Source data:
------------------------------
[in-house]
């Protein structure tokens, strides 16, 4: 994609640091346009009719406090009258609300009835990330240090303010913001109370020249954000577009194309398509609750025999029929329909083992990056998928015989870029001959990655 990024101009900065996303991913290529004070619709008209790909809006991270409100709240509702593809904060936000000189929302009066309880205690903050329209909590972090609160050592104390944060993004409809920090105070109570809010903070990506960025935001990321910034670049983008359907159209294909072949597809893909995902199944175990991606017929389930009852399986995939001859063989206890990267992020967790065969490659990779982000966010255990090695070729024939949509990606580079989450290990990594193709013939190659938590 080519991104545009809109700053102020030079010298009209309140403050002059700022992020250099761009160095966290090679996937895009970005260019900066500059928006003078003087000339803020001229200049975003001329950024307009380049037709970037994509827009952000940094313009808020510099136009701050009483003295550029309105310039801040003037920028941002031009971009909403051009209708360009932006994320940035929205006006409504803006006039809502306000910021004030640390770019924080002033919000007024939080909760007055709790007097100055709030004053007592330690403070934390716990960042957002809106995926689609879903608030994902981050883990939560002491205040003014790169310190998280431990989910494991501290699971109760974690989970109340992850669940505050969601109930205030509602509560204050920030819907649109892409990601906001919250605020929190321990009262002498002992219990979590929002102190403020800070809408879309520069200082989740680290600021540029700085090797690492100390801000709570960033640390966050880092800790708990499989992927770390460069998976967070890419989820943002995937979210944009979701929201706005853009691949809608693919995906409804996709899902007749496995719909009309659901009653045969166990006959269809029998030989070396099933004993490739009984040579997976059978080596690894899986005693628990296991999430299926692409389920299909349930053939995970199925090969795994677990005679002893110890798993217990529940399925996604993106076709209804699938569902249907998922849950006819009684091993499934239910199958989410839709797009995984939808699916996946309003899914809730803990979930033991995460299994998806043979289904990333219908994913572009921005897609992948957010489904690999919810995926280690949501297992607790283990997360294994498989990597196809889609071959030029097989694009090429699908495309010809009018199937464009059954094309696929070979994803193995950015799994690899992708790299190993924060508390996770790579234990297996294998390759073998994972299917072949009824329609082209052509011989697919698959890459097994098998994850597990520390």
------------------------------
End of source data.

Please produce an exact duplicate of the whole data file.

[in-house]
């Protein structure tokens, strides 16, 4: 994609640091346009009719406090009258609300009835990330240090303010913001109370020249954000577009194309398509609750025999029929329909083992990056998928015989870029001959990655 990024101009900065996303991913290529004070619709008209790909809006991270409100709240509702593809904060936000000189929302009066309880205690903050329209909590972090609160050592104390944060993004409809920090105070109570809010903070990506960025935001990321910034670049983008359907159209294909072949597809893909995902199944175990991606017929389930009852399986995939001859063989206890990267992020967790065969490659990779982000966010255990090695070729024939949509990606580079989450290990990594193709013939190659938590 080519991104545009809109700053102020030079010298009209309140403050002059700022992020250099761009160095966290090679996937895009970005260019900066500059928006003078003087000339803020001229200049975003001329950024307009380049037709970037994509827009952000940094313009808020510099136009701050009483003295550029309105310039801040003037920028941002031009971009909403051009209708360009932006994320940035929205006006409504803006006039809502306000910021004030640390770019924080002033919000007024939080909760007055709790007097100055709030004053007592330690403070934390716990960042957002809106995926689609879903608030994902981050883990939560002491205040003014790169310190998280431990989910494991501290699971109760974690989970109340992850669940505050969601109930205030509602509560204050920030819907649109892409990601906001919250605020929190321990009262002498002992219990979590929002102190403020800070809408879309520069200082989740680290600021540029700085090797690492100390801000709570960033640390966050880092800790708990499989992927770390460069998976967070890419989820943002995937979210944009979701929201706005853009691949809608693919995906409804996709899902007749496995719909009309659901009653045969166990006959269809029998030989070396099933004993490739009984040579997976059978080596690894899986005693628990296991999430299926692409389920299909349930053939995970199925090969795994677990005679002893110890798993217990529940399925996604993106076709209804699938569902249907998922849950006819009684091993499934239910199958989410839709797009995984939808699916996946309003899914809730803990979930033991995460299994998806043979289904990333219908994913572009921005897609992948957010489904690999919810995926280690949501297992607790283990997360294994498989990597196809889609071959030029097989694009090429699908495309010809009018199937464009059954094309696929070979994803193995950015799994690899992708790299190993924060508390996770790579234990297996294998390759073998994972299917072949009824329609082209052509011989697919698959890459097994098998994850597990520390």